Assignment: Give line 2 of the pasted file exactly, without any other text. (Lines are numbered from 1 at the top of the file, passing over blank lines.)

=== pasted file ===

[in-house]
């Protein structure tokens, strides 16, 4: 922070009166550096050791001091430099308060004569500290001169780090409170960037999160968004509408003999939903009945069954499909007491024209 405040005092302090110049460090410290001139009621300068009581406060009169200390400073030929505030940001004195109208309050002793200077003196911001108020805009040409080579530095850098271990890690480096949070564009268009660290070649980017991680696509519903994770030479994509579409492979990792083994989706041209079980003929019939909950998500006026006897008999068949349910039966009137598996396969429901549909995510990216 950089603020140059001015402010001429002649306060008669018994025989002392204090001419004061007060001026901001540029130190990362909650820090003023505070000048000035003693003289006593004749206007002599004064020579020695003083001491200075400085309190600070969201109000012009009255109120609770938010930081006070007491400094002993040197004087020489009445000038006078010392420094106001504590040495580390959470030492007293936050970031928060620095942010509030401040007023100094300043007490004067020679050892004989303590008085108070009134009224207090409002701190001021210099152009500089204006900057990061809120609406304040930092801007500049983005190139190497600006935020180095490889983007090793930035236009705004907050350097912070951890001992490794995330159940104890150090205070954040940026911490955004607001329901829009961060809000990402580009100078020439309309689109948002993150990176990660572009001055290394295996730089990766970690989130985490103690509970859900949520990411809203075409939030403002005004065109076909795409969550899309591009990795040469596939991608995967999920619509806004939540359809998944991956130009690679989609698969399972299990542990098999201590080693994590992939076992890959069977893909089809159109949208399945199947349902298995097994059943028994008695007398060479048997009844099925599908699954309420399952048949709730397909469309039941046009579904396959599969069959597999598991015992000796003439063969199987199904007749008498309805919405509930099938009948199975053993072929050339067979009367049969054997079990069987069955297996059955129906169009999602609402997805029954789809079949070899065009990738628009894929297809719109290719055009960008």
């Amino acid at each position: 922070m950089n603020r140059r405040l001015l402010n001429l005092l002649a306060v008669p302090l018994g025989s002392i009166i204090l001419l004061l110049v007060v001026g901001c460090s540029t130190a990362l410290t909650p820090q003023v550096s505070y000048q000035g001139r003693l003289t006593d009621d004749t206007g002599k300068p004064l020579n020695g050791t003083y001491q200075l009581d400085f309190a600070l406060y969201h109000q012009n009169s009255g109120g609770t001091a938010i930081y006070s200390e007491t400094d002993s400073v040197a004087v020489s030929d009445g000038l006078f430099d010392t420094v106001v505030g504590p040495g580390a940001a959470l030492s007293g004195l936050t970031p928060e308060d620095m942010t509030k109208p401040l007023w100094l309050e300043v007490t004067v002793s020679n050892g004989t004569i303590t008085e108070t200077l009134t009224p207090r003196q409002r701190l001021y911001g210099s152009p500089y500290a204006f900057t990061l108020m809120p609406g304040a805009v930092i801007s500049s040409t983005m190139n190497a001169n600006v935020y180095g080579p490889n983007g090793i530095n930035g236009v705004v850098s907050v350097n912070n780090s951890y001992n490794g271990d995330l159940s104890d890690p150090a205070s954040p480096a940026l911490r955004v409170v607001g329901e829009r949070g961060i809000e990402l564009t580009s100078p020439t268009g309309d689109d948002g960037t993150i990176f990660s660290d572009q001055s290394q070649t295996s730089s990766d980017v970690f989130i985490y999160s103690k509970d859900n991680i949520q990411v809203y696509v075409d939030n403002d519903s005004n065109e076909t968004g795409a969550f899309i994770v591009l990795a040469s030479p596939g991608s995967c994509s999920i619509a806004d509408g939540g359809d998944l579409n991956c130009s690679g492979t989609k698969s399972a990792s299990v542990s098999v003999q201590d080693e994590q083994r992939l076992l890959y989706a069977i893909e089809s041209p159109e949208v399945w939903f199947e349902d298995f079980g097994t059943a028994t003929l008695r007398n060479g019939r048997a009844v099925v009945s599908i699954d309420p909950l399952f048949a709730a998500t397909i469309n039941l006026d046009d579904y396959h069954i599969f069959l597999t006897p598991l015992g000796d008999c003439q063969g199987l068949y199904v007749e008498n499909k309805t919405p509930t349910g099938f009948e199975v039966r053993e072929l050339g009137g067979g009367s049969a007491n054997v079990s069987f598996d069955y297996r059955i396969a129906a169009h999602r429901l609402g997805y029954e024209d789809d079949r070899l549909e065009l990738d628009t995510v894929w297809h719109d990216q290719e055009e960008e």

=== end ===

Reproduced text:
């Protein structure tokens, strides 16, 4: 922070009166550096050791001091430099308060004569500290001169780090409170960037999160968004509408003999939903009945069954499909007491024209 405040005092302090110049460090410290001139009621300068009581406060009169200390400073030929505030940001004195109208309050002793200077003196911001108020805009040409080579530095850098271990890690480096949070564009268009660290070649980017991680696509519903994770030479994509579409492979990792083994989706041209079980003929019939909950998500006026006897008999068949349910039966009137598996396969429901549909995510990216 950089603020140059001015402010001429002649306060008669018994025989002392204090001419004061007060001026901001540029130190990362909650820090003023505070000048000035003693003289006593004749206007002599004064020579020695003083001491200075400085309190600070969201109000012009009255109120609770938010930081006070007491400094002993040197004087020489009445000038006078010392420094106001504590040495580390959470030492007293936050970031928060620095942010509030401040007023100094300043007490004067020679050892004989303590008085108070009134009224207090409002701190001021210099152009500089204006900057990061809120609406304040930092801007500049983005190139190497600006935020180095490889983007090793930035236009705004907050350097912070951890001992490794995330159940104890150090205070954040940026911490955004607001329901829009961060809000990402580009100078020439309309689109948002993150990176990660572009001055290394295996730089990766970690989130985490103690509970859900949520990411809203075409939030403002005004065109076909795409969550899309591009990795040469596939991608995967999920619509806004939540359809998944991956130009690679989609698969399972299990542990098999201590080693994590992939076992890959069977893909089809159109949208399945199947349902298995097994059943028994008695007398060479048997009844099925599908699954309420399952048949709730397909469309039941046009579904396959599969069959597999598991015992000796003439063969199987199904007749008498309805919405509930099938009948199975053993072929050339067979009367049969054997079990069987069955297996059955129906169009999602609402997805029954789809079949070899065009990738628009894929297809719109290719055009960008």